As the end neared, I kept thinking "How can this be called 'Calamity'? We haven't even made it to Calamity! This should be called 'LimelightFantastic!
As the end neared, I kept thinking "How can this be called 'Calamity'? We haven't even made it to Calamity! This should be called 'Limelight' or something." But then it all worked.
It was interesting to read this right after finishing Sanderson's 1,000+ page book The Way of Kings. I read how completely in-depth and immersive his writing could be, and then this book, Calamity, is just a very different kind of book. Written in a very different style, and I wish there had been a little bit more to the ending. Not 800 pages more, but just a little.
But on the other hand, I do like how the Reckoners series is different from the epic fantasy Sanderson can write. Sanderson kept true to the comic book feel even though he fleshed it out into a trilogy.
Well done. Very interesting.
I do still have a few questions about the other dimensions/worlds, but I guess when the viewpoint of the book is from the characters, and they themselves don't know, there is no way for the reader to find out!
Here are some excerpts I enjoyed.
"The sun peeked over the horizon like the head of a giant radioactive manatee."
"The robots, on the other hand, acted like a bunch of youthful dreams and got thoroughly crushed."
"I released her. And then I left, as she had said. I felt cowardly, but part of being in a team was about recognizing when someone else could do a job better than you. And part of being a man was learning to let your immortal girlfriend take a turn being the heroic one."
". . . attacking his bowl of food like a man whose house had once been burned down by a particularly violent ear of corn."
"'But...,' I wrote back. 'You've been texting me all day.' 'Totally different,' he wrote 'Didgeridooing invasion of privacy, calling a person without their permission.' 'Didgeridooing?' Megan asked from over my shoulder. 'Profanity filter on my mobile,' I said. 'You use a profanity filter? What is this, kindergarten?' 'Nah,' I said. 'It's hilarious. Makes people sound really stupid.'"
"I had been young when this had all started, only eight, an orphan on the streets. I'd lived a year on my own before I'd been taken in. I remembered hushed conversations among adults about the breakdown of society projecting horrible things like cannibalism and gangs burning whatever they could find, families breaking apart—every man living for himself. That hadn't transpired. People are people. Whatever happens, they make communities, struggle for normalcy. Even with the Epics, most of us simply wanted to live our lives."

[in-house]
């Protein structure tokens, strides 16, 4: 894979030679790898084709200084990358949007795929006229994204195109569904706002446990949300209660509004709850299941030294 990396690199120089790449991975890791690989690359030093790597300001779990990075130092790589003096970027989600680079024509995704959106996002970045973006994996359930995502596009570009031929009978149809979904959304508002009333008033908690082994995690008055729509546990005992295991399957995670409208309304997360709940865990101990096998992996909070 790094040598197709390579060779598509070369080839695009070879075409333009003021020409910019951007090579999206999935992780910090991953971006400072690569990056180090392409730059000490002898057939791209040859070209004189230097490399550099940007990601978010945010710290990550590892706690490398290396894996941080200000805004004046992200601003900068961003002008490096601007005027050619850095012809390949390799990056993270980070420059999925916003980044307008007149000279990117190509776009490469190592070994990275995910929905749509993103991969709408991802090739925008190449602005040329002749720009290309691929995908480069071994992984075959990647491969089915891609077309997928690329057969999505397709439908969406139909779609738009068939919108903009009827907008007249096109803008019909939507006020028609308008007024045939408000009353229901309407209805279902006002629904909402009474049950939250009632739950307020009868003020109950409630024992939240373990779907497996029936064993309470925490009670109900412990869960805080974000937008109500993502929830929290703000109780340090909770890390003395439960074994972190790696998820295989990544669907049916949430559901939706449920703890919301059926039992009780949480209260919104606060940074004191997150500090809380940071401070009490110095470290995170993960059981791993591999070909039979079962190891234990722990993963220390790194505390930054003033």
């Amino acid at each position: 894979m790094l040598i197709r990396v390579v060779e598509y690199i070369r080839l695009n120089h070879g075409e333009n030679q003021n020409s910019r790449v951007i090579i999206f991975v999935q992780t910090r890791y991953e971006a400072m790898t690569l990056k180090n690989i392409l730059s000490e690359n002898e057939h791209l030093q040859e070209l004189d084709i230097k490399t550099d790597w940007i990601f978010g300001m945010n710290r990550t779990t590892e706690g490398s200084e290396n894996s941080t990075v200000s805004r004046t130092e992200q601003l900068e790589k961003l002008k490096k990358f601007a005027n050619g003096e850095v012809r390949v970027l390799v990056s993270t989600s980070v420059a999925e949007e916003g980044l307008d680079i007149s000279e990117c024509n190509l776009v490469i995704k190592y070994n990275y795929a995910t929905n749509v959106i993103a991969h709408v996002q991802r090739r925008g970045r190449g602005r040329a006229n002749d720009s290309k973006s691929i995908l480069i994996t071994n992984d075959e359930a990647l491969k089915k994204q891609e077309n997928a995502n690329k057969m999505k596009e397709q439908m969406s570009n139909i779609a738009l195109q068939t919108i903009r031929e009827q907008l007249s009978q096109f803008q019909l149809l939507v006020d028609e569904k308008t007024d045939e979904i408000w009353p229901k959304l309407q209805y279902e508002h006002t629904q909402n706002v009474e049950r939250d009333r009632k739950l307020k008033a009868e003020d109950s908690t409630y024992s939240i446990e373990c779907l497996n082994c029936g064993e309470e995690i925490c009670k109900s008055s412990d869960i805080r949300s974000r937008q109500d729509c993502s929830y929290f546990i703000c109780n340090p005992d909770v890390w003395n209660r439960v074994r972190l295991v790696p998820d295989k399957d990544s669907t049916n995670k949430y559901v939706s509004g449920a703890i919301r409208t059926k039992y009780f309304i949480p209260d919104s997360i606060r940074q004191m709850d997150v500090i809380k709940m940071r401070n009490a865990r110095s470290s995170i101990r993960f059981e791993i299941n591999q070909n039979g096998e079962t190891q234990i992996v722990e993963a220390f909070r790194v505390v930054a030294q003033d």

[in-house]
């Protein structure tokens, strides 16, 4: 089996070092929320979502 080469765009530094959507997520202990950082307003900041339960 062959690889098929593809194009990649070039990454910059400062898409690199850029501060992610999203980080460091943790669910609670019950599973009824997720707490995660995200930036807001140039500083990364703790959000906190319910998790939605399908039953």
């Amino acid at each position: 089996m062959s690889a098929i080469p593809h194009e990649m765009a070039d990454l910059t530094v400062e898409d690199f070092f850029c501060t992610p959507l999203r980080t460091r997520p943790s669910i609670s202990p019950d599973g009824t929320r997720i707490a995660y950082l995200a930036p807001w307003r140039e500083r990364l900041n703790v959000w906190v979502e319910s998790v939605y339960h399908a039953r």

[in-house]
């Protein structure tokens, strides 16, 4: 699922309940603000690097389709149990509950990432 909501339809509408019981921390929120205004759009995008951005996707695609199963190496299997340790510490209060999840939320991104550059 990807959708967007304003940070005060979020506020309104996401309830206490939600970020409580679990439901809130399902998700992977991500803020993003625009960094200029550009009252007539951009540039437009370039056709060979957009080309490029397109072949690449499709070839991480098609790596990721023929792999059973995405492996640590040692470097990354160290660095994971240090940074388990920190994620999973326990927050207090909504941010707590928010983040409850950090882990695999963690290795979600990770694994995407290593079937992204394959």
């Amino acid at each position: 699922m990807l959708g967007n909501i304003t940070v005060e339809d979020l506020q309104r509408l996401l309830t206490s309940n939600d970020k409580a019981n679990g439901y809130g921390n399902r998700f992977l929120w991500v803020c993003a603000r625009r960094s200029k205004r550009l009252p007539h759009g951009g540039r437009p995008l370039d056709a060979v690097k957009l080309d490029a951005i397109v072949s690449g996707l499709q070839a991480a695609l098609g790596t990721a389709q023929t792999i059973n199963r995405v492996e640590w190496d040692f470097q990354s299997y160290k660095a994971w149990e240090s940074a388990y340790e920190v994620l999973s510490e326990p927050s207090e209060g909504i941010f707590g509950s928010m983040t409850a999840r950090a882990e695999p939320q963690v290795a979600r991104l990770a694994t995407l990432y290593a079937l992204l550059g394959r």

"That said, there is a look about an Epic who is in the throes of their power. The way they stand so tall, the way they smile with such confidence. They stand out, like a burp during a prayer."
"Keeping him here is like snuggling up to a bomb, content that it's not going to explode simply because you can still hear it ticking."
"Heck, a rabid Chihuahua having a seizure would stop and listen when Abraham spoke."
"I tried not to gawk. Or, well, I tried to gawk covertly. Megan's sleek red gown was all sparkly and gorgeous and . . . well, it really accented her curves. Like how a nice cheekpiece with shadow lines accents a perfect rifle stock. Unfortunately, she wasn't wearing her own face. That ruined the effect. But still, that neckline . . . I caught her looking at me and blushed. Only then did I realize she didn't seem to have noticed my ogling, but was instead nodding to herself, a faint smile on her lips. 'Are you . . staring at my chest?' I asked. 'What?' she said. 'Stay focused, Knees.' Awesome, I thought, tossing on my jacket."
"My dad, he liked people who were straightforward. Said he'd rather get cussed out by someone who meant it than smiled at by someone who didn't."
"I skidded to a halt, then shot him in the face anyway. I mean, it had to be distracting, right? Even if the bullets bounced off? Maybe I could get one stuck in his nose or something."
"'So,' she said, 'you going to get super buff?' 'Dunno,' I said, flexing. 'Steel heart was, and my father is. Might come with the portfolio.' 'Should make up for the terrible kissing.' 'Hey, all you have to do to fix that is let me practice.' 'Noted.'"...more
This book was really interesting. The main character is trying to look through her high school best friend's life to figure out why she would have decThis book was really interesting. The main character is trying to look through her high school best friend's life to figure out why she would have decided to commit suicide.
I think this book does a really good job of raising awareness of a real problem....more
This historical fiction was really impressive. I found myself feeling horrified along with the character at the gloomy events. I have read some WWI fiThis historical fiction was really impressive. I found myself feeling horrified along with the character at the gloomy events. I have read some WWI fiction, but nowhere near as much as WWII, and the WWI I had read all took place in Europe, so it was really interesting reading about the effects of the war in the US and the effects of the Spanish Influenza. Intense. Some scenes were so well described that I really could picture it as I was reading. I was impressed by Cat Winters.
The use of old photographs was also interesting.
As I figured out what was going on, I felt really angry that the book took place in the 1910s, because I REALLY wanted a modern heroine who I feel would have charged the scene MUCH sooner and saved the day. Gah. But we were stuck with a heroine from the last century, and horrible events were not prevented. :(
Surprising book. Interesting read! I would not call it a cheerful book though....more